Specifcations for the USS Sea Wolf and USS Connecticut:
Despite being only a class of three boats, with one of those being a significant departure from the traditional attack submarine role, the Sea Wolf class is expected to be operated by the US Navy for another 35 years. They are, to this day, considered the most lethal attack submarines on earth.
This model, NB-5001, is no exception.
The hull is built in two sections, an upper and lower half which dry fit very nicely together with no gaps and very little seam. The sail is made of three pieces, left, roight, and the cap which has recesses and holes for the various antennae and periscopes. The numerous details on the hull have been done very well, the side facing sonars, and the various tiles and other details are all finely etched into or raised appropriately on the surface. The propulsor assembly looks very good, with little of no flash on those pieces.
The kit comes with the two hull havles, a sprue that contains the sail, dive planes, stabilizors, the fins for the towed arrays, and all of the antennae and sensors for the masts (26 parts altogether). This will make for a quick build.
There is a decent, water slide decal set which includes the various depth markings, the replenishment/landing/loading markers, and other markings on the hull, and a very decent set of instructions which are understandably straignt forward. The painting scheme and decal locators are in black and white and not that good. However, the model is straight forward, and with the internet the placement of some of the decals, and the coloring are easily located.
Here's how that looks out of the box:
The construction of the basic submarine control surfaces, the sail, and hull halves went very well, and quickly, invovling the glueing together of the the sail parts, the two forward dive planes, and the stabilizors and then two fins for the towed arrarys. I glued them to their respective halves, and then painted those halves accordingly in Engine Gray and my US Navy hull red.
Gluing the halves together went nicely. The seam is tight and by using some care, I was able to have a great result, not requiring any masking at all.
Next I will add the propulsor unit and shroud, and then the verious masts, and decals. IN another session or two, it will be complete.
Building subs is a great interlude for the more detailed and painstaking 1/350 scale surface ships.
I started this session by painting and building the propulsor. Three parts consisting of two for the propulsion and one for the shroud. The after portion of the propulsor was painted in brass. Then it was on to the various masts. Six altogether. I cut them off the sprues and painted them in their grays, steel, and sensors colors and then added them to the sail.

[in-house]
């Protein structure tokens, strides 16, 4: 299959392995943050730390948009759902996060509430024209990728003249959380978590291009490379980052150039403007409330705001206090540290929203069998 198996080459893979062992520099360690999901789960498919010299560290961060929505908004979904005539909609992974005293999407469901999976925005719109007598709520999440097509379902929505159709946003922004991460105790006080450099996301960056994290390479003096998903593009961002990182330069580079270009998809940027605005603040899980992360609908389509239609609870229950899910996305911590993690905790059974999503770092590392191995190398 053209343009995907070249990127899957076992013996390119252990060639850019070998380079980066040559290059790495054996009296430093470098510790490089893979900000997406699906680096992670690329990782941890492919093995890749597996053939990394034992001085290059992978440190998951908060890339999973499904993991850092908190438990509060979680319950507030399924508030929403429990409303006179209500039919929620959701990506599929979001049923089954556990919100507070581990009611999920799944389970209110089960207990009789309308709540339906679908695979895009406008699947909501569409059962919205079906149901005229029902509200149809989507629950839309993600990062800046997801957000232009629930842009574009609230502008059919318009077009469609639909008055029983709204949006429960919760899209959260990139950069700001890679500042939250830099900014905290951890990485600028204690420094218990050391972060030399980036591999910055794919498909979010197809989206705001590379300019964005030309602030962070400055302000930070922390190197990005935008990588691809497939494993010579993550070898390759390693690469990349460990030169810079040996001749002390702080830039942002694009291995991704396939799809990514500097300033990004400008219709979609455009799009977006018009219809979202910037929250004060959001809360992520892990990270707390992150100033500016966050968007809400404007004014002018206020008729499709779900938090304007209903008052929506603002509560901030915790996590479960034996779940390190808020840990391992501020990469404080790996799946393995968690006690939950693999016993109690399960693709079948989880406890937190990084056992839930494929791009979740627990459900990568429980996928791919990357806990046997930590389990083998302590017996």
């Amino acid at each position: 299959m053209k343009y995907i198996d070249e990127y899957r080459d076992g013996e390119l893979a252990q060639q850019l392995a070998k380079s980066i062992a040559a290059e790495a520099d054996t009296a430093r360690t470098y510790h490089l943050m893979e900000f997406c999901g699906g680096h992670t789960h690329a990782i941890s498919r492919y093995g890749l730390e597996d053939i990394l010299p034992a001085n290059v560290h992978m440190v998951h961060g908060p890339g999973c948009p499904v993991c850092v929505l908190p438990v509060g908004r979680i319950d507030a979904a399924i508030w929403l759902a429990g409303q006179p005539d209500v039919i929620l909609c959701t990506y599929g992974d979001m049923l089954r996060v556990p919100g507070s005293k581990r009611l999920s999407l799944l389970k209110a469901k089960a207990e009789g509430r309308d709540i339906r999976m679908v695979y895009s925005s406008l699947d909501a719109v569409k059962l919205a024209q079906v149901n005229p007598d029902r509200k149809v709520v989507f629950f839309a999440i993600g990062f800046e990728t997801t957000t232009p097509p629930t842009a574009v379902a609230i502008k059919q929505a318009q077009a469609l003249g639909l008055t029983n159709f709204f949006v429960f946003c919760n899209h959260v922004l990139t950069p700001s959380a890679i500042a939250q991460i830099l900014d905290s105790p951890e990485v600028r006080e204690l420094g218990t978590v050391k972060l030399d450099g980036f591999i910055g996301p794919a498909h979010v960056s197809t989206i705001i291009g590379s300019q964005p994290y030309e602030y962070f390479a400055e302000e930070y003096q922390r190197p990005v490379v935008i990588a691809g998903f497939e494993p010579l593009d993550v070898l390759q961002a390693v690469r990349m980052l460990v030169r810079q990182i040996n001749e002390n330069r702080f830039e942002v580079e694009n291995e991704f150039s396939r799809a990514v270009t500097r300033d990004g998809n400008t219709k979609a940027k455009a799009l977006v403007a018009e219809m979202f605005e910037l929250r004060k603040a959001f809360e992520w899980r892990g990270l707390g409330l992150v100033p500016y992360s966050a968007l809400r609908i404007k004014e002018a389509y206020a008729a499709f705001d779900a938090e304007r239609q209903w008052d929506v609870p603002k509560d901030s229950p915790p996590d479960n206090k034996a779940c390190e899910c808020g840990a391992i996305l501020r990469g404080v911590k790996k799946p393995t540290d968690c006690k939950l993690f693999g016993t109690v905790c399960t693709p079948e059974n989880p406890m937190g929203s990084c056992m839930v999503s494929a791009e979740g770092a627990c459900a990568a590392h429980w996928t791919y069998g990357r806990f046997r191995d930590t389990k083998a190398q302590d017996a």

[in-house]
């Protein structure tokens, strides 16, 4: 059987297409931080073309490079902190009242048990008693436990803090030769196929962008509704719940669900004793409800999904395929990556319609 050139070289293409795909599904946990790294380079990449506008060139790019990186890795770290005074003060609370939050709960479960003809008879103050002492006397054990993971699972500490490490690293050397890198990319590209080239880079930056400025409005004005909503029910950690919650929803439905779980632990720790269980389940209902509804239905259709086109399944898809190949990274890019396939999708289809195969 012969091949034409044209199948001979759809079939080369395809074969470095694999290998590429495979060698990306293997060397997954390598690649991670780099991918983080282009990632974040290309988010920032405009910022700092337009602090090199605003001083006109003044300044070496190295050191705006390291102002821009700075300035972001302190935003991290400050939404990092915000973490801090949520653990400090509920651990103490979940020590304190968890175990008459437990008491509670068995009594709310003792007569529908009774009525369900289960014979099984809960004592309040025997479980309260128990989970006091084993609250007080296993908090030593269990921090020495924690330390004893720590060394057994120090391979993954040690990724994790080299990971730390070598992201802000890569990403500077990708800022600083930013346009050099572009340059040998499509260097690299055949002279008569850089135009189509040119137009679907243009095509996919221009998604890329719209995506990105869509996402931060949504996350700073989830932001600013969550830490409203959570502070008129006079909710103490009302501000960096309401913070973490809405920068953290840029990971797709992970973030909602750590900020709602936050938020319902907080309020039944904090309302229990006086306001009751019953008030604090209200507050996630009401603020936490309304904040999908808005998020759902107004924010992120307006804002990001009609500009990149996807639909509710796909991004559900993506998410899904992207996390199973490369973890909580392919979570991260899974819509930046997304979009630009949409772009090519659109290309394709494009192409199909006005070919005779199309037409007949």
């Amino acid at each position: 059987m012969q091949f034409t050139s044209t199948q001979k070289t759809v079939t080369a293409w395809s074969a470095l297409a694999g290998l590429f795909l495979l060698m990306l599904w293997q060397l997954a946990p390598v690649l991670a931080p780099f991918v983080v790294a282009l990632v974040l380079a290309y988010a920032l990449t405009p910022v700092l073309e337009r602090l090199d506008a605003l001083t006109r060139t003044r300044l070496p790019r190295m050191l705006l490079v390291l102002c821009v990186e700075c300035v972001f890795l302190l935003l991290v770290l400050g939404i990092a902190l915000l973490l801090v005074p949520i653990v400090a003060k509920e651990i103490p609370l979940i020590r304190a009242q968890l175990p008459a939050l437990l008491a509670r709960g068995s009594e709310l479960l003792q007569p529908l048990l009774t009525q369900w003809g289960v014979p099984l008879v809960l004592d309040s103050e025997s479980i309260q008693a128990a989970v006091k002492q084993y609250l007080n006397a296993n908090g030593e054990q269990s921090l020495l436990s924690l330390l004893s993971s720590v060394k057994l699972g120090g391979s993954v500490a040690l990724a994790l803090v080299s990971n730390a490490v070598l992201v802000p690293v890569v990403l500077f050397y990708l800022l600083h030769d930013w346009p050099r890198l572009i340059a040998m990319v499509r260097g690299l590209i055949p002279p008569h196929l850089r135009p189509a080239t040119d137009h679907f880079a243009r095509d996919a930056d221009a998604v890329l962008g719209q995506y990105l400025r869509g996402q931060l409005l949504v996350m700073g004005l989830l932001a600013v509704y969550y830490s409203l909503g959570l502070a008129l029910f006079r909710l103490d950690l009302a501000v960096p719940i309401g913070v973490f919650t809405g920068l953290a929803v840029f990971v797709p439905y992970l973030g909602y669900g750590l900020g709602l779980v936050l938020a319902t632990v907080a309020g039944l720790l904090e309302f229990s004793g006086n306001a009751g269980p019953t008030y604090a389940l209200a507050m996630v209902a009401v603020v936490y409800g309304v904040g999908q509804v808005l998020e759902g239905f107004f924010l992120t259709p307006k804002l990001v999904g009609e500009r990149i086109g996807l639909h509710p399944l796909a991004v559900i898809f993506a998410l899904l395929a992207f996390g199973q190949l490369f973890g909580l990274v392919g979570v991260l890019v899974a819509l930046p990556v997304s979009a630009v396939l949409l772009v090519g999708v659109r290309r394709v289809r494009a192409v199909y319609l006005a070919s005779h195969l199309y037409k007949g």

Once this was completed and dry, it was time for the decals. The Sea Wolf class does display its pennant number (as shown above) on the vessel. The Virginia class does not. Anyhow, with the vertical replensishmemt/helo loading spots, the sonar markers, and the various other depth and naming decals...there were a total of twenty added to the vessel. Once these dried it was time to add the clear dull coats and complete the model, and here is how she looks:
And a last couple of close ups:
There you have the USS Sea Wolf, SSN-21, in 1/350 scale.
The completion of the PLAN Carrier group was centered on the already completed Trumpeter's 1/350 scale PLA Navy's Aircraft Carrier CV-16, Liaoning, (in addition to the other escorts already completed) included Mini Hobby's's PLAN Guangzhou, DDG-168. I recently pre-ordered a 1/350 scale model of the PLAN Type 071 LPD, Yuzhao Class, announced by Trumpeter and due out in October, 2013. I will end up adding two of those, propbably LPD-998 Yuzhao and LPD-999, Jinggangshan, add the PLAN- DDG-139, Ningbo, and the PLAN DDG-115, Shenyang, along with the PLAN Weifang, FFG-550 and thus build a PLAN ARG.
The completion of the US Carrier Strike group was centered on the completed Tamyia's 1/350 scale USS Enterprise, CVN-65, (in addition ot the other escorts already completed) included Trumpeter's, USS Freedom, LCS-1, Dragon's USS Preble, DDG-88 and Hobby Boss's USS Texas, SSN-775. When a 1/350 scale USS Enterprise, CVN-80 (or any Gerald R. Ford Class) is released from Trumpeter, Tamiya, Dragon, or whomever else, I will add it to this group along with another AEGIS Cruiser. Whichever Ford Class coms out in 1/350 scale, I will build it as the USS Enterprise, CVN-80.